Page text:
Python Tutorial - List Introduction

Python Exercise Lists

In actual development, it is often necessary to store a set (more than one) of data for later code use. Having said that, some readers may have heard of Array, which can store multiple data one by one, and each element in the array can be accessed through the array index

To be clear, there are no arrays in Python, but more powerful lists have been added. If you think of an array as a container, then a Python list is a factory repository.

Formally, the list will enclose all elements in a pair of square brackets [], with adjacent elements separated by commas, as shown below:

[element1, element2, element3, ..., elementn]

In the format, element1 ~ elementn represent the elements in the list, there is no limit to the number, as long as it is a data type supported by Python.

In terms of content, lists can store any type of data such as integers, decimals, strings, lists, and tuples, and the types of elements in the same list can also be different. For example:

["", [7, 8, 9], 8.8]

As you can see, the list contains data types such as string, integer, list, and floating point.

Note that when using lists, although different types of data can be put into the same list, usually it is not advisable. Because only the same type of data is put into the same list, which can improve the readability of the program.

In addition, in other Python tutorials, list is often used to refer to a list, because the data type of a list is a list, which can be known through the type () function, for example:

type( ["", [7, 8, 9], 8.8])

The output is:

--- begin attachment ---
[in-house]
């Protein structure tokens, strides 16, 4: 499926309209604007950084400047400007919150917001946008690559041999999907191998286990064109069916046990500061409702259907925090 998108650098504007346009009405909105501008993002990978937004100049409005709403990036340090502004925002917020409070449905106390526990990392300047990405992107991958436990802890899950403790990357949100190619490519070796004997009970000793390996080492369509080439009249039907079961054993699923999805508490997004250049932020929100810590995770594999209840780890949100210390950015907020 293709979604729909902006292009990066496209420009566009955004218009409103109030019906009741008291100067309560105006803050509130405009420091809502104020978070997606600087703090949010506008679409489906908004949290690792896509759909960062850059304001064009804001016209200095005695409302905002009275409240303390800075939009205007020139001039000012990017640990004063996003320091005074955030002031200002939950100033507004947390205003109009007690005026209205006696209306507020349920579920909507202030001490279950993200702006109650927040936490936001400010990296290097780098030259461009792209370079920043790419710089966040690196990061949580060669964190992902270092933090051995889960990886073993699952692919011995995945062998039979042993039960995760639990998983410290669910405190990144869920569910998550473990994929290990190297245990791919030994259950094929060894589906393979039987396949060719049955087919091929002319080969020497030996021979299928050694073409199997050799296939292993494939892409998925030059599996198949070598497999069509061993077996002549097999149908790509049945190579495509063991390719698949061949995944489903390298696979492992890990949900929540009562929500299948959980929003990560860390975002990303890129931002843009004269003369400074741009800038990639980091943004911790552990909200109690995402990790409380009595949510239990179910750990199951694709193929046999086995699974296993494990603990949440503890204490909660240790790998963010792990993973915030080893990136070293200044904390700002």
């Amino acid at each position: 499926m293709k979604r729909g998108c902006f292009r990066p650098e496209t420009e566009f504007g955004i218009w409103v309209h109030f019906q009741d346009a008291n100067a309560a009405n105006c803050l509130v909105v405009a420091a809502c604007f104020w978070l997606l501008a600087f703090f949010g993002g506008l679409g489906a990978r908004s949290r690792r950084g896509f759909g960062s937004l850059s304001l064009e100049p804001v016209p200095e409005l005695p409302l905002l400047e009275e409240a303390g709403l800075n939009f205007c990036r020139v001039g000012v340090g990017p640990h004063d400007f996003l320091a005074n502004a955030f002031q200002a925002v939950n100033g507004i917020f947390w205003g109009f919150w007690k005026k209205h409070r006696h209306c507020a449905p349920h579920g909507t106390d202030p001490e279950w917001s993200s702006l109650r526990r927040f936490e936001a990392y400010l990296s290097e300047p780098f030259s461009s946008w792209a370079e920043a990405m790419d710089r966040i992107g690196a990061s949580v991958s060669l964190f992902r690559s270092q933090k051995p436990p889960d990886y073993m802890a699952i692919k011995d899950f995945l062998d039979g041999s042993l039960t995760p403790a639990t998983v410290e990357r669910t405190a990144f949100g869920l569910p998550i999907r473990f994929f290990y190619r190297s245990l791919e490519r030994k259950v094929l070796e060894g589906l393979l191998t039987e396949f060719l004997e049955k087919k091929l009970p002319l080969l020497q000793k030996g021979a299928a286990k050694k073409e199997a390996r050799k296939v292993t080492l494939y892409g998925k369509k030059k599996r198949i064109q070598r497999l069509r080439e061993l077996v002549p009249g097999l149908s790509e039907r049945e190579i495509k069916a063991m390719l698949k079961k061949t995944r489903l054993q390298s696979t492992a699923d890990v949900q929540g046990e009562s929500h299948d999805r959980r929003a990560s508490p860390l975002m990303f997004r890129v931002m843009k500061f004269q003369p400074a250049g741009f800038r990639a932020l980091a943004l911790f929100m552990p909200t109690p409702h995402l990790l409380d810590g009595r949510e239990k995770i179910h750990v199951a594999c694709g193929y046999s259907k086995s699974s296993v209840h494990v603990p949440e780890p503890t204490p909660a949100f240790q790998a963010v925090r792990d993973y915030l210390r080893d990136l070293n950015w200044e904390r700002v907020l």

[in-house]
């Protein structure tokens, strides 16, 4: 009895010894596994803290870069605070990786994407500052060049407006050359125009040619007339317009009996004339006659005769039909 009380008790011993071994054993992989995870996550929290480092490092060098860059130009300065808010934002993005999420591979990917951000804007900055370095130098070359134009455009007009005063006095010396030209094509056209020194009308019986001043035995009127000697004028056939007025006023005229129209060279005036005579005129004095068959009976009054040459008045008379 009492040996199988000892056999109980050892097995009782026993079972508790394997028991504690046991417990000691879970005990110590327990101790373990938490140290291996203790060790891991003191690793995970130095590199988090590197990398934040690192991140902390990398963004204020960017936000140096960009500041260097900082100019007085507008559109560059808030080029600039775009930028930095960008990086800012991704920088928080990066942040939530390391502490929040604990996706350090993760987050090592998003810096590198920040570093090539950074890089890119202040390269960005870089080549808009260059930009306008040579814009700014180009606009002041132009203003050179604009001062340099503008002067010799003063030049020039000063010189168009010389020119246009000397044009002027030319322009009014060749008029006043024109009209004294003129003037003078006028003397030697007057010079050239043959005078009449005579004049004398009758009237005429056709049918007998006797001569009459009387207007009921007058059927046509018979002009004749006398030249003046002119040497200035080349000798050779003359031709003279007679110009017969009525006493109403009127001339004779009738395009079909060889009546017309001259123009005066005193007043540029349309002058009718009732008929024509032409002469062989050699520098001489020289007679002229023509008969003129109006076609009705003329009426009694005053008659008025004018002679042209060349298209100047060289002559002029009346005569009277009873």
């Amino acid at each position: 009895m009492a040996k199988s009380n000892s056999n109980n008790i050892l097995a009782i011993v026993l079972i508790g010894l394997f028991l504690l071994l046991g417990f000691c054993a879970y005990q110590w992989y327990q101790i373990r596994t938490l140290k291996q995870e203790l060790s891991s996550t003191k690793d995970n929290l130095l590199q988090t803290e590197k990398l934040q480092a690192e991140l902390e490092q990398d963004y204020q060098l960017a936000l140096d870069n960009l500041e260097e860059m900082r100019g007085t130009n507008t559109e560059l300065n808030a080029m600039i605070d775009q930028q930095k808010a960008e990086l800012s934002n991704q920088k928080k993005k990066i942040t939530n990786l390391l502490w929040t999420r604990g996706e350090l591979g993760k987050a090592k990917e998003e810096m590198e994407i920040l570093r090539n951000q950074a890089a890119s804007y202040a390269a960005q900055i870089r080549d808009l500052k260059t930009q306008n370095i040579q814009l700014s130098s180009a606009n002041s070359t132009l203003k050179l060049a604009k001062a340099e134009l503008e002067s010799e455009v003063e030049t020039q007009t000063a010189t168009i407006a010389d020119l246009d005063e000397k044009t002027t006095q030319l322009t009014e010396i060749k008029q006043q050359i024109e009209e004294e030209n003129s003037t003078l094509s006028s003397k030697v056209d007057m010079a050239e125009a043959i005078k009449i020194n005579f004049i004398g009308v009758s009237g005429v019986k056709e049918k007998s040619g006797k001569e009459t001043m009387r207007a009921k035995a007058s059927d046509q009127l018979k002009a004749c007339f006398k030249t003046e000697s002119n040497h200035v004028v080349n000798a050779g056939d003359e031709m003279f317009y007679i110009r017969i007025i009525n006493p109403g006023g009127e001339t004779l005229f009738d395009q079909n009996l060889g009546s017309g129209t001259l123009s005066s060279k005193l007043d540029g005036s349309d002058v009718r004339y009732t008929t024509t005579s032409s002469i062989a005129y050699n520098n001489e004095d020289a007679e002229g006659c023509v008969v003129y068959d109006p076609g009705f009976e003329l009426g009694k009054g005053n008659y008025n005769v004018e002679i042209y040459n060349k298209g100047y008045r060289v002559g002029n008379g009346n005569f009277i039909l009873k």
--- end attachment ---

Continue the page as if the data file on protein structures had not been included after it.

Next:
As you can see, its data type is list, which means it is a list.

Python List Creator

There are two ways to create lists in Python, which are described below.

1) Use [] to create a list directly

After using [] to create a list, generally use = to assign it to a variable, the specific format is as follows:

listname = [element1, element2, element3, ..., elementn]

Among them, listname represents the variable name, whileas element1 ~ elementn represent the list elements.

For example, the lists defined below are all legal:

num = [5, 6, 7, 8, 9]
name = ["Python Website", ""]
program = ["C language", "Python", "Java"]

In addition, when creating a list in this way, there can be multiple or none of the elements in the list, for example:

emptylist = []

This shows that emptylist is an empty list.

2) Create a list using the list () function

In addition to using [] to create lists, Python provides a built-in function list(), which can be used to convert other data types to list types. Example:

#Convert strings to lists
list1 = list("python")
#Convert tuples into lists
tuple1 = ('Python', 'Java', 'C ++', 'JavaScript')
list2 = list (tuple1)
print (list2)
#Convert dictionary to list
dict1 = {'a': 130, 'b': 32, 'c': 8}
list3 = list (dict1)
print (list3)
#Convert interval to list
range1 = range (3, 8)
list4 = list (range1)
print (list4)
#Create empty list
print (list ())

The output is:

['p', 'y', 't', 'h', 'o', 'n']
['Python', 'Java', 'C ++', 'Javascript']
['a', 'b', 'c']
[3, 4, 5, 6, 7]

Python Access List Element

A list is a type of Python sequence. We can use an index to access an element in the list (getting the value of an element), or we can use a slice to access a set of elements in the list (getting a new Sublist).

The format for accessing list elements using an index is:

listname [i]

Among them, listname represents the name of the list, and i represents the index value. The index of the list can be positive or negative.

The format for accessing list elements using slices is:

listname [start: end: step]